The relative coordinate system in an M_POINT_CLOUD_RESULT 3D reconstruction result buffer is the coordinate system used by default when retrieving coordinates of the points in the point cloud. It is defined in an M_POINT_CLOUD_RESULT 3D reconstruction result buffer as soon as 3D data is added to a point cloud, using M3dmapAddScan().
While the coordinates of the points are created with respect to the laser line coordinate system, the coordinates are retrieved with respect to the relative coordinate system. When you create a point cloud using M3dmapAddScan(), the relative coordinate system overlaps with the laser line coordinate system.
To retrieve the coordinates of the points in a point cloud, copy the point cloud(s) to a container using M3dmapCopyResult(), then use MbufInquireContainer() to retrieve the identifier of the point cloud container's range component (M_COMPONENT_RANGE). Finally, use MbufGetColor() to place the coordinates into an array, either with three separate calls to MbufGetColor() with M_SINGLE_BAND, or with one call to MbufGetColor() with M_PACKED or M_PLANAR. Note that MbufGetColor() does not consider the container's confidence component; invalid point values are also returned.
You can similarly retrieve the intensities associated with the points, if the source container has an intensity or reflectance component.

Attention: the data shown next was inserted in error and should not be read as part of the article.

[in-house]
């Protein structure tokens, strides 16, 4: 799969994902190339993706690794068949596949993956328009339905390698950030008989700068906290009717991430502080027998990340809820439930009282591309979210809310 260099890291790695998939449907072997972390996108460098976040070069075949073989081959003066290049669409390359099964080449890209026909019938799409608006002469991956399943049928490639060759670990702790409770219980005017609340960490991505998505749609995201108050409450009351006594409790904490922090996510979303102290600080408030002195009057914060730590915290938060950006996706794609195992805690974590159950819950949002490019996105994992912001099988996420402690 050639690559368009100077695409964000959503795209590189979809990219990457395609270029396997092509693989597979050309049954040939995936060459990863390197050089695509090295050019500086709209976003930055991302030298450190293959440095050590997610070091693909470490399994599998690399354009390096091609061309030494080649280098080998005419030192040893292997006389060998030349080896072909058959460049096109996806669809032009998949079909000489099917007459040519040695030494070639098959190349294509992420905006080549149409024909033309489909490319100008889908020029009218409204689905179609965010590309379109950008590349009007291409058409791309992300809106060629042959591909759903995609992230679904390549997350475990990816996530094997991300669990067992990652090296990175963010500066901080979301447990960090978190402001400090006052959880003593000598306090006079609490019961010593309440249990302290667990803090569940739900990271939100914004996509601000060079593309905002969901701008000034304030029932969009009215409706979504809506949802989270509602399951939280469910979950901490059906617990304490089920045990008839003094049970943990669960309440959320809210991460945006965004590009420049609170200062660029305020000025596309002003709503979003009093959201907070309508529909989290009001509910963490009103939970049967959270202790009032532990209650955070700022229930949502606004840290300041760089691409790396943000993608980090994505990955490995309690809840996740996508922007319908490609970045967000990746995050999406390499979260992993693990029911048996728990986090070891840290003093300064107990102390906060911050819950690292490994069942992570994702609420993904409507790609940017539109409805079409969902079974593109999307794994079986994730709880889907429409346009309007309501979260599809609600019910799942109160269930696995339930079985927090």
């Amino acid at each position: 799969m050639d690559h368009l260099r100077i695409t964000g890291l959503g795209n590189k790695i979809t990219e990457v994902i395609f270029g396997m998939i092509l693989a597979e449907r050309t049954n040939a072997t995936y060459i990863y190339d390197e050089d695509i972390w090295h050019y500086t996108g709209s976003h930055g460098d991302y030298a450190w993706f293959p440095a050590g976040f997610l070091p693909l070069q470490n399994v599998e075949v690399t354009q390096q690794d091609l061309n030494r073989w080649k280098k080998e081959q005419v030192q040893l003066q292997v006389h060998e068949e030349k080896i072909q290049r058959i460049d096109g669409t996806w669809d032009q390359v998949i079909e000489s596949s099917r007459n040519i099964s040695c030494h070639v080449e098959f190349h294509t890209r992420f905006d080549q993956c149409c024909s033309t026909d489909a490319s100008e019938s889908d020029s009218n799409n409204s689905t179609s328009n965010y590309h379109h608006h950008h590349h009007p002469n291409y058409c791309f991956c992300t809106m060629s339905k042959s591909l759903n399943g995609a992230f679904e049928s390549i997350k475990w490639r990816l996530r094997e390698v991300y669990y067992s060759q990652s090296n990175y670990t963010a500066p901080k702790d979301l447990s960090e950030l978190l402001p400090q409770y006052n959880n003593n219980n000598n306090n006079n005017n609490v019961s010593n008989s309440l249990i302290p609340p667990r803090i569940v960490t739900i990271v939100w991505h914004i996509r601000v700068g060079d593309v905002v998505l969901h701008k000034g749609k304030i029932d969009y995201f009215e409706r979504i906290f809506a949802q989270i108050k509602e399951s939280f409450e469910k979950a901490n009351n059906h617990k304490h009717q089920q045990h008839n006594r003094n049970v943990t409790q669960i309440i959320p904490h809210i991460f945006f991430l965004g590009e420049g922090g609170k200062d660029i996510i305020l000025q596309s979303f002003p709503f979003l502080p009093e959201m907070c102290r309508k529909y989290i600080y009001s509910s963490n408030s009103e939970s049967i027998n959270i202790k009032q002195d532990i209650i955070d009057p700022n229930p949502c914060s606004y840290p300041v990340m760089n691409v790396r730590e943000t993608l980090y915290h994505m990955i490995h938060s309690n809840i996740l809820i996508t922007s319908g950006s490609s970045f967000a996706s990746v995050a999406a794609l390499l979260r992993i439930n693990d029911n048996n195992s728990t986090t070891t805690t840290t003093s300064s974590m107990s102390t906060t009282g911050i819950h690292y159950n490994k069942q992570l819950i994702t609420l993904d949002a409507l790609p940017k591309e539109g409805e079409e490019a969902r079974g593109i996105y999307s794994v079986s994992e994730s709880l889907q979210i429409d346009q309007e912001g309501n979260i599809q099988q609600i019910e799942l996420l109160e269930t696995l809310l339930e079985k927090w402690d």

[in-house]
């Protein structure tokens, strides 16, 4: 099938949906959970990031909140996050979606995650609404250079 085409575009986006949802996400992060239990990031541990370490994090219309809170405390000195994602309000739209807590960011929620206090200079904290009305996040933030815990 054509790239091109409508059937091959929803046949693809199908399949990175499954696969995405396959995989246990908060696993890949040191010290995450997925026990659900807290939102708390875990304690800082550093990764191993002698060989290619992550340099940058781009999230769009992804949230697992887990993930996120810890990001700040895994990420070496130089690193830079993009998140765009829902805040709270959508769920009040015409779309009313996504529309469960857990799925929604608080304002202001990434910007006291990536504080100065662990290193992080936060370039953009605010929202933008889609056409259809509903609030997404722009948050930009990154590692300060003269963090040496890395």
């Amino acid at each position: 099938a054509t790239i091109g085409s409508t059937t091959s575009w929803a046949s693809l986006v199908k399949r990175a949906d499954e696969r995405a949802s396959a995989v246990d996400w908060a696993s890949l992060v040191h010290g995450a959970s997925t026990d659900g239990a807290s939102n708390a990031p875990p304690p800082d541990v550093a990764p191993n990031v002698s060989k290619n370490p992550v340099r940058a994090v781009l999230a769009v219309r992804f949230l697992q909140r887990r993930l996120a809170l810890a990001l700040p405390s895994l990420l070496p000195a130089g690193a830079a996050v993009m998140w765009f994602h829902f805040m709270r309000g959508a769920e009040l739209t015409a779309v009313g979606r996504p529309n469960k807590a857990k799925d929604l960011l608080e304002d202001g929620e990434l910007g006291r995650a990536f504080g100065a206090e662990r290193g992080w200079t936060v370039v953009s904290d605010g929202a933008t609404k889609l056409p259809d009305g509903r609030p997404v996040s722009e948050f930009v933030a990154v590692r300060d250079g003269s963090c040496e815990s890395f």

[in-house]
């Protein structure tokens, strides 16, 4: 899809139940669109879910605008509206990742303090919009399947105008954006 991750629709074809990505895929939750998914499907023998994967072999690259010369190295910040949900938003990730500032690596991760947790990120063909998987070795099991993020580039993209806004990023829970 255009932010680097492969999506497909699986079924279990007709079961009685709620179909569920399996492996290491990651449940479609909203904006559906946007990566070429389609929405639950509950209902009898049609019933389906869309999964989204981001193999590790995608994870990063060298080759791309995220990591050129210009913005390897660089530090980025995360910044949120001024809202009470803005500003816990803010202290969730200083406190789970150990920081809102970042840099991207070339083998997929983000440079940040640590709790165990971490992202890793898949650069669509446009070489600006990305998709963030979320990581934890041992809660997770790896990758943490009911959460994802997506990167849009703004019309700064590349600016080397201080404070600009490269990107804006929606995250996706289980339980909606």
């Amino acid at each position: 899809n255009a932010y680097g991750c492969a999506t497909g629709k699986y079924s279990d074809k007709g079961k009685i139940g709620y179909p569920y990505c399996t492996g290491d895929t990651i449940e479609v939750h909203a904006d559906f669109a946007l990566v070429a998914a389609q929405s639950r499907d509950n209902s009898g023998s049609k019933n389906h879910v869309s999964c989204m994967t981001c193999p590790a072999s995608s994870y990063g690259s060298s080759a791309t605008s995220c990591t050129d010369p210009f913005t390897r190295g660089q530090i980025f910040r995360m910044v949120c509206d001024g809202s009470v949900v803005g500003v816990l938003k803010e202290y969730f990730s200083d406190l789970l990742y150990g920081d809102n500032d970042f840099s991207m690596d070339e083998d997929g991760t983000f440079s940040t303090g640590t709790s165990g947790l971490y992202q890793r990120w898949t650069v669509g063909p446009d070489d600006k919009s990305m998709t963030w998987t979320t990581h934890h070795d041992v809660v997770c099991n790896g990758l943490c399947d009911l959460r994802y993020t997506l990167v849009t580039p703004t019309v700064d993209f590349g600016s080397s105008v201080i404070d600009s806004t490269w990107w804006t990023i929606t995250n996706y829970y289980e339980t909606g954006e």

The coordinates of the points are expressed with respect to the relative coordinate system of the M_POINT_CLOUD_RESULT result buffer. The relative coordinate system initially overlaps with the laser line coordinate system, but while the laser line coordinate system is fixed, the relative coordinate system can be transformed. If you transform the relative coordinate system (for example, using McalSetCoordinateSystem() or McalFixture()), the returned coordinates and any other result will reflect this transformed coordinate system. Note that this would affect M3dmapCopyResult().
It can be useful to know the exact position of an object as it moves along a conveyor, for instance when generating a depth map that will be used in a pick and place application. To do this, you can use M3dmapControl() with M_RESULTS_DISPLACEMENT_MODE set to M_CURRENT. This adds the Y-axis displacement (ongoing conveyor movement) to all returned coordinates. This effectively returns the real-time position of the object, in the relative coordinate system of the result buffer, at the moment you call M3dmapCopyResult() with M_POINT_CLOUD.
The results displacement mode determines whether an object's stored coordinates are returned fixed as they were before being scanned, or as they currently are after moving along the conveyor. For example in the image below, when M3dmapControl() with M_RESULTS_DISPLACEMENT_MODE is set to M_FIXED, the coordinates of the specified point on the box before being scanned at t_{0} are (3, 3, -2). Regardless of the ongoing movement of the object at t_{1} , all results are returned as though the object was fixed at its original position. The specified point still has the same coordinates, (3, 3, -2).
When M_RESULTS_DISPLACEMENT_MODE is set to M_CURRENT, the specified point that started moving at t_{0} changes to (3, -8, -2) at t_{1} . The change in the Y-coordinate from 3 to -8 is because the conveyor moved 11 units in the direction of the negative Y-axis since the scanning began. You can determine the distance that the object traveled along the conveyor since scanning began (the change in the Y-coordinate) using M3dmapGetResult() set to M_TOTAL_DISPLACEMENT_Y.